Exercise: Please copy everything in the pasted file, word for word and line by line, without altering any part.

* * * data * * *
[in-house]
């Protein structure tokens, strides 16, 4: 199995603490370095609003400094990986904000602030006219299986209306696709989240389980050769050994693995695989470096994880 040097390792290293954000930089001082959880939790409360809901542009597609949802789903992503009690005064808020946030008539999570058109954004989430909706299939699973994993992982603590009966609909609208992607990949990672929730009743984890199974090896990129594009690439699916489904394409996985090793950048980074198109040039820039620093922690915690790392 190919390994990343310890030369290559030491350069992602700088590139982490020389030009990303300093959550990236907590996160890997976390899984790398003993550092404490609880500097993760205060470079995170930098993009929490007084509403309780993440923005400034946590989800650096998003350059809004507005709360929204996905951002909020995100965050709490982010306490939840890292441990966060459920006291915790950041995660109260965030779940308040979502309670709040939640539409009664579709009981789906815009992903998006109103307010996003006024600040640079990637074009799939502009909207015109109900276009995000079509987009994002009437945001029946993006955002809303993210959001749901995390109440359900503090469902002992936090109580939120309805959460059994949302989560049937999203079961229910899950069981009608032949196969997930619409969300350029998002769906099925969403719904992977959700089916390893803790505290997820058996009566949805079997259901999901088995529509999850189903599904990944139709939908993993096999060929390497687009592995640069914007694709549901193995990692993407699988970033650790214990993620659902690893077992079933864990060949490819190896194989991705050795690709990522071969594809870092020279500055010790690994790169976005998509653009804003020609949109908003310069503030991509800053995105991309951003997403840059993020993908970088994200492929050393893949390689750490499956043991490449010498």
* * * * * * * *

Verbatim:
[in-house]
């Protein structure tokens, strides 16, 4: 199995603490370095609003400094990986904000602030006219299986209306696709989240389980050769050994693995695989470096994880 040097390792290293954000930089001082959880939790409360809901542009597609949802789903992503009690005064808020946030008539999570058109954004989430909706299939699973994993992982603590009966609909609208992607990949990672929730009743984890199974090896990129594009690439699916489904394409996985090793950048980074198109040039820039620093922690915690790392 190919390994990343310890030369290559030491350069992602700088590139982490020389030009990303300093959550990236907590996160890997976390899984790398003993550092404490609880500097993760205060470079995170930098993009929490007084509403309780993440923005400034946590989800650096998003350059809004507005709360929204996905951002909020995100965050709490982010306490939840890292441990966060459920006291915790950041995660109260965030779940308040979502309670709040939640539409009664579709009981789906815009992903998006109103307010996003006024600040640079990637074009799939502009909207015109109900276009995000079509987009994002009437945001029946993006955002809303993210959001749901995390109440359900503090469902002992936090109580939120309805959460059994949302989560049937999203079961229910899950069981009608032949196969997930619409969300350029998002769906099925969403719904992977959700089916390893803790505290997820058996009566949805079997259901999901088995529509999850189903599904990944139709939908993993096999060929390497687009592995640069914007694709549901193995990692993407699988970033650790214990993620659902690893077992079933864990060949490819190896194989991705050795690709990522071969594809870092020279500055010790690994790169976005998509653009804003020609949109908003310069503030991509800053995105991309951003997403840059993020993908970088994200492929050393893949390689750490499956043991490449010498």